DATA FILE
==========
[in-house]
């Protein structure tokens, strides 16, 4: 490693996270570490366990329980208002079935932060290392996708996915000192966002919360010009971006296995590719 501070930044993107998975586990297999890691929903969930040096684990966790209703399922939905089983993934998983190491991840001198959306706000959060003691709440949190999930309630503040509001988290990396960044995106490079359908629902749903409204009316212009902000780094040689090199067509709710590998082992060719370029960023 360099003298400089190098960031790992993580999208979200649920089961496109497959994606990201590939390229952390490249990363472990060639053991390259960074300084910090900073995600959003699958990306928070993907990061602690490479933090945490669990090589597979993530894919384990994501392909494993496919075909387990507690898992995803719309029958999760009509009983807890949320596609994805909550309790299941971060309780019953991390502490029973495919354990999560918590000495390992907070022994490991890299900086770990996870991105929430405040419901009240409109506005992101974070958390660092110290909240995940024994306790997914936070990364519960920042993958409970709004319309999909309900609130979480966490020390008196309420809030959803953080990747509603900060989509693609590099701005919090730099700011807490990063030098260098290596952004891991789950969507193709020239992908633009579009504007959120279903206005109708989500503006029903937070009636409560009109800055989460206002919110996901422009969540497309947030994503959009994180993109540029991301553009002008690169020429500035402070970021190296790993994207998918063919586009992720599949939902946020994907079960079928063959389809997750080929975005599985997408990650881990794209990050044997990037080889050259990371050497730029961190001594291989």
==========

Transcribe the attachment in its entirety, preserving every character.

[in-house]
């Protein structure tokens, strides 16, 4: 490693996270570490366990329980208002079935932060290392996708996915000192966002919360010009971006296995590719 501070930044993107998975586990297999890691929903969930040096684990966790209703399922939905089983993934998983190491991840001198959306706000959060003691709440949190999930309630503040509001988290990396960044995106490079359908629902749903409204009316212009902000780094040689090199067509709710590998082992060719370029960023 360099003298400089190098960031790992993580999208979200649920089961496109497959994606990201590939390229952390490249990363472990060639053991390259960074300084910090900073995600959003699958990306928070993907990061602690490479933090945490669990090589597979993530894919384990994501392909494993496919075909387990507690898992995803719309029958999760009509009983807890949320596609994805909550309790299941971060309780019953991390502490029973495919354990999560918590000495390992907070022994490991890299900086770990996870991105929430405040419901009240409109506005992101974070958390660092110290909240995940024994306790997914936070990364519960920042993958409970709004319309999909309900609130979480966490020390008196309420809030959803953080990747509603900060989509693609590099701005919090730099700011807490990063030098260098290596952004891991789950969507193709020239992908633009579009504007959120279903206005109708989500503006029903937070009636409560009109800055989460206002919110996901422009969540497309947030994503959009994180993109540029991301553009002008690169020429500035402070970021190296790993994207998918063919586009992720599949939902946020994907079960079928063959389809997750080929975005599985997408990650881990794209990050044997990037080889050259990371050497730029961190001594291989």